educational exchange

Ivanka Trump Wants to Learn from Germany

80625041 Ivanka AP
Source: AP

The First Daughter of the United States will visit Germany next week to learn more about its dual education system. In her first interview with a non-US news outlet, she told WirtschaftsWoche, “Germany’s apprenticeship model is a practical and successful example of a true public-private partnership, aligning classroom instruction with real labor market experience and demand.”

Ms. Trump is coming to Germany to attend the W20 summit on April 25 and 26, held in Berlin under Germany’s G20 presidency.

Ms. Trump, a White House advisor, said, “As we think about how to increase the number of apprenticeships in the United States, building off promising efforts led by the private sector and public sector programs like ApprenticeshipUSA, we find there is a lot we can learn from Germany’s accomplishments.” She added, “We began this conversation with both American and German business leaders when Chancellor Merkel visited my father at the White House last month, and I am grateful to be able to accept the Chancellor’s invitation to continue the conversation in Berlin as well as participate in the W20 Summit.”

She underlined that she is committed to learning from Germany’s success and working with US educational institutions to modernize work training models.

Ms. Trump’s visit will include a trip to a Siemens plant in Berlin, according to WirtsschaftsWoche’s information.

WirtschaftsWoche: Do you see yourself as a role model for women’s entrepreneurship?

Ivanka Trump: As a businesswoman myself, I have a personal appreciation for what it takes to be an entrepreneur; both the rewards and the challenges.

I am fortunate that I had many advantages when starting my businesses, and I know that there are so many women who could experience similar success if we provide them with the support they need to launch and grow their businesses. Unique barriers faced by women include access to capital, markets, mentors and networks.

While I am no longer working at the helm of my businesses or working in the private sector, my experience as an entrepreneur inspired me to join my father’s administration and seek out ways to effectively advocate for the education and economic empowerment of women and girls. My father’s administration is looking at ways to unleash the full potential of women in the workforce and as job creators, and I aim to help him achieve this critical goal.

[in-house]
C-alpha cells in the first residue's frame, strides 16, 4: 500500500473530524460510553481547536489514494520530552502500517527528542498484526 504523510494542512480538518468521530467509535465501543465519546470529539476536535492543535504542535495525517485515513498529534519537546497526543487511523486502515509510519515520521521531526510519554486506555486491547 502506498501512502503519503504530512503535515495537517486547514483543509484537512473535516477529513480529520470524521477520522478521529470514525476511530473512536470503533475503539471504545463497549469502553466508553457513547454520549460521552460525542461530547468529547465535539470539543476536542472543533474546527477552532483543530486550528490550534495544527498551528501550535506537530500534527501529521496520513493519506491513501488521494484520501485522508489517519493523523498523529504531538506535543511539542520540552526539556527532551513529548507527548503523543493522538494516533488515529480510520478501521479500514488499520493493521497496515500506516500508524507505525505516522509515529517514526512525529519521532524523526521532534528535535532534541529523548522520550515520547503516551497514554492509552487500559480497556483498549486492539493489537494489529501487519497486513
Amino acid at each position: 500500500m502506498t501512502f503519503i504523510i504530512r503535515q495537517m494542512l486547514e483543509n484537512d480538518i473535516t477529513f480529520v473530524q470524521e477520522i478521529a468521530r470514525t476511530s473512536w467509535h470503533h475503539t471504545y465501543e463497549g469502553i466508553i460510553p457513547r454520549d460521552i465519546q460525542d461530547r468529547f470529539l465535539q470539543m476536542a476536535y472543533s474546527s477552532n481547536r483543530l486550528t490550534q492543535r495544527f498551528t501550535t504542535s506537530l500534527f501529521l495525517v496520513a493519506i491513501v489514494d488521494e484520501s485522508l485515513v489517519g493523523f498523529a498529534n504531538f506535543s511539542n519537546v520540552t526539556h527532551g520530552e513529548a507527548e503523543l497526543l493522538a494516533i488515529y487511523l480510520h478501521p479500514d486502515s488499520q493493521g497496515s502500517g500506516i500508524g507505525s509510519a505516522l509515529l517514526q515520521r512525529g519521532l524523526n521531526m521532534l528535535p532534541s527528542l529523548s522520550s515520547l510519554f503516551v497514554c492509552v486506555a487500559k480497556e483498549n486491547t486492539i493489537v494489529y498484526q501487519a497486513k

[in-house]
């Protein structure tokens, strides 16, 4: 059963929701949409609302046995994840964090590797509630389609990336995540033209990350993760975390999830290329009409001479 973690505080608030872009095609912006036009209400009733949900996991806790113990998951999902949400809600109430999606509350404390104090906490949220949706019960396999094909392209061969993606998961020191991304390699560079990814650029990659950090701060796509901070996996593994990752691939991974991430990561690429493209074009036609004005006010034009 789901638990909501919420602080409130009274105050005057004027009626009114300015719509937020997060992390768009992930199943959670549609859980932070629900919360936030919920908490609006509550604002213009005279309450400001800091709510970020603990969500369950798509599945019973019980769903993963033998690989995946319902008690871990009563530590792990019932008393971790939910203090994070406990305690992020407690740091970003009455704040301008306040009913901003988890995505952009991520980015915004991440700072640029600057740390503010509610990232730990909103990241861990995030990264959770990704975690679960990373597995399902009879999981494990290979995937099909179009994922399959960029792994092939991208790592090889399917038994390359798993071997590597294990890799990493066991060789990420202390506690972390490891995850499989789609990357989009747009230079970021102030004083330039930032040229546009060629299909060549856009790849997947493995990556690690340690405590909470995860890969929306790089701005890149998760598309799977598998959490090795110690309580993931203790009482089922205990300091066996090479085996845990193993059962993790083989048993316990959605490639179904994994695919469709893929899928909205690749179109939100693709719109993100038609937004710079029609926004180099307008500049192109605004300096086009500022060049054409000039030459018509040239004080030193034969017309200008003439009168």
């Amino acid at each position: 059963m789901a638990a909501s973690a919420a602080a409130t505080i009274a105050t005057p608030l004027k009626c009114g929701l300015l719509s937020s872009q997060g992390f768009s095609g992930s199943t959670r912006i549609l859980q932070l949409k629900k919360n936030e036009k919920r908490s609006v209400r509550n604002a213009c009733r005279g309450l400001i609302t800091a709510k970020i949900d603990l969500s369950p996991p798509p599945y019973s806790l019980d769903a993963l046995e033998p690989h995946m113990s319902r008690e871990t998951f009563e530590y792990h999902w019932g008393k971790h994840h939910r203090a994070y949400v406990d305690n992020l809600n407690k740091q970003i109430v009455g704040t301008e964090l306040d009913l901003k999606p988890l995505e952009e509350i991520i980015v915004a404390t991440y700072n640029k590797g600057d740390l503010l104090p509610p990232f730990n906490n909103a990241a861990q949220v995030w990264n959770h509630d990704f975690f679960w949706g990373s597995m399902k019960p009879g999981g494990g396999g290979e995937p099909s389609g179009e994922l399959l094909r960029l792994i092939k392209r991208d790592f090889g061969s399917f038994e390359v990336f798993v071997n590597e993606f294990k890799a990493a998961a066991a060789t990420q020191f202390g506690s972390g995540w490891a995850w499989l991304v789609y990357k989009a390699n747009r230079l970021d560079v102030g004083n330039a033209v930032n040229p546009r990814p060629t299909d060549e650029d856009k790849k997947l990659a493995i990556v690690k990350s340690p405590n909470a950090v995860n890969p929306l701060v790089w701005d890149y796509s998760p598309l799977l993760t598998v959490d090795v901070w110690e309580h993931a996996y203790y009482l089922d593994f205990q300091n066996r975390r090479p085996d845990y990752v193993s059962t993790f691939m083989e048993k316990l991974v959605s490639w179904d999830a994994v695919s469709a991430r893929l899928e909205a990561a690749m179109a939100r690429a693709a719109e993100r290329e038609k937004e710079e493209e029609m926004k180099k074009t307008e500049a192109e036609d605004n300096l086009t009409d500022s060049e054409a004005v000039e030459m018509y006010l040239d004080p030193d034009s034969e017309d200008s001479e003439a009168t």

My role as an adult first daughter of a sitting President is unprecedented in modern times, and I am constantly learning and seeking to engage in dialogue with others on how best to be a positive force and effective advocate for women and girls.

What do you expect from your visit to Germany and the visit of German companies?

My father’s administration is committed not only to creating millions of jobs for American workers, but also to ensuring that all Americans have the education and technical skills they need to be successful in those jobs.

One of the most promising models for helping individuals get the skills and experience they need to succeed in the workplace is apprenticeship – an area where Germany has been a great trailblazer. Germany’s apprenticeship model is a practical and successful example of a true public-private partnership, aligning classroom instruction with real labor market experience and demand.

As we think about how to increase the number of apprenticeships in the United States, building off promising efforts led by the private sector and public sector programs like ApprenticeshipUSA, we find there is a lot we can learn from Germany’s accomplishments. There is also a lot we hope to impart, as the speed of technological change makes progressive learning, and hence our bilateral partnership, more essential than ever.

We began this conversation with both American and German business leaders when Chancellor Merkel visited my father at the White House last month, and I am grateful to be able to accept the Chancellor’s invitation to continue the conversation in Berlin as well as participate in the W20 Summit.

Can the German model of dual vocational training be an inspiration for new initiatives in US education? Will you consider partnership projects between the USA and Germany?

Innovation often begins with the ingenuity and determination of our private sector leaders, and is amplified by best practice sharing. I intend to learn from Germany’s successes in this area and return to the United States ready to work with private sector companies, Federal, state and local government leaders, and educational institutions on new and effective strategies for updating our traditional vocational education models.

Many German companies with facilities in the United States are already putting the German apprenticeship model in place. I had the privilege of meeting US apprentices from BMW, Schaeffler and Siemens during Chancellor Merkel’s visit to the White House.

In the United States, companies like Dow Chemical, Amazon, SAP, IBM and Salesforce.com, to name a few, have already developed proprietary and successful models for educating and training their employees to be competitive in the 21st century workforce.

There is always room for improvement and collaboration, and I hope to inspire much more bilateral cooperation and cross-sector partnerships as a result of this visit.

 

Miriam Meckel is the publisher of WirtschaftsWoche. Gregor Peter Schmitz is the business magazine’s Berlin bureau chief. To contact the authors: miriam.meckel@wiwo.de,  GregorPeter.Schmitz@wiwo.de